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“Working and Buying” Exhibit Case
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Shown here is the "Working and Buying" exhibit case for the exhibit "A Most Thriving & Growing Place": Williamsburg Before the Restoration.

This exhibit case features postcards, books, letters, and other publications about the business scene in Williamsburg, Virginia in the late 19th and early 20th centuries. One of Williamsburg’s most successful merchants, Samuel Harris, was a prominent African-American in Williamsburg. He is featured in this exhibit case.

The following is from the main text label in the case:

The Business of Williamsburg

While Eastern State Hospital and the College remained the biggest employers, Williamsburg also hopped with new businesses, even factories. The Williamsburg Knitting Mill employed more than 100 people making men’s underwear; it survived from 1900 to 1916. The Bozarth brothers and others operated lumber mills, taking advantage of the area’s plentiful pine forests. Local farms fed the Williamsburg Canning Company, established in 1899. The city’s first bank, Peninsula Bank, opened two years earlier. Telephone service began in 1901. Retail businesses abounded, serving not just Williamsburg residents but the farmers who lived in the surrounding countryside. The stores began advertising aggressively to attract customers. The railroad’s arrival in1881 and especially the Jamestown Exposition of 1907 helped stimulate the tourist trade.

The following is from the Samuel Harris label from the case:

Samuel Harris, as seen on this list of fees paid for business licenses, was the most successful merchant in Williamsburg. He moved here in the 1870s and opened a store that became the biggest in town. His customers included both blacks and whites. He later expanded into real estate. His standing in the community led to his election to the school board in the 1880s. He died in 1904.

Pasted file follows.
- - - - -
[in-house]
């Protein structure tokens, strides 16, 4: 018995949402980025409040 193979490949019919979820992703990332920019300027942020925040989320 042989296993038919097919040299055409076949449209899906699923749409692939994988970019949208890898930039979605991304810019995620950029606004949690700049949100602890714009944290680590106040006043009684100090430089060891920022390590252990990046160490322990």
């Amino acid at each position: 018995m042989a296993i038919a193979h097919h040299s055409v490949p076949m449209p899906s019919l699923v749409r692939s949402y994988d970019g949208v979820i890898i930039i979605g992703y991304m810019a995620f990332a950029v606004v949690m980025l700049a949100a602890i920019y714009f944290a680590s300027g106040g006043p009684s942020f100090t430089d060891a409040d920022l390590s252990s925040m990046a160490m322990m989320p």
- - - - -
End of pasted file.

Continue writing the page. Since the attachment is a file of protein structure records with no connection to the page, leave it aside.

Harris became a prominent man among African Americans nationally. His children moved in equally prominent circles. His daughter Elizabeth married Robert Russa Moton, the Hampton Institute educator who later succeeded Booker T. Washington as president of Tuskegee Institute. His son L. J. moved to Boston, graduating from Harvard Medical School and becoming a renowned eye specialist, the first medical specialist of color in the nation.

The following is from the Strike! label in the case:

We have not yet discovered the date of this remarkable document, but it appears likely to be from the late 1910s or early 1920s, when labor unrest rocked the nation. It is notable both for the appeal of workers of color, likely women, to the community as a whole and for the existence of a labor union in Williamsburg at a relatively early date. If you know anything about this strike, please contact us.

See for more information about past and present exhibits produced by the Special Collections Research Center.

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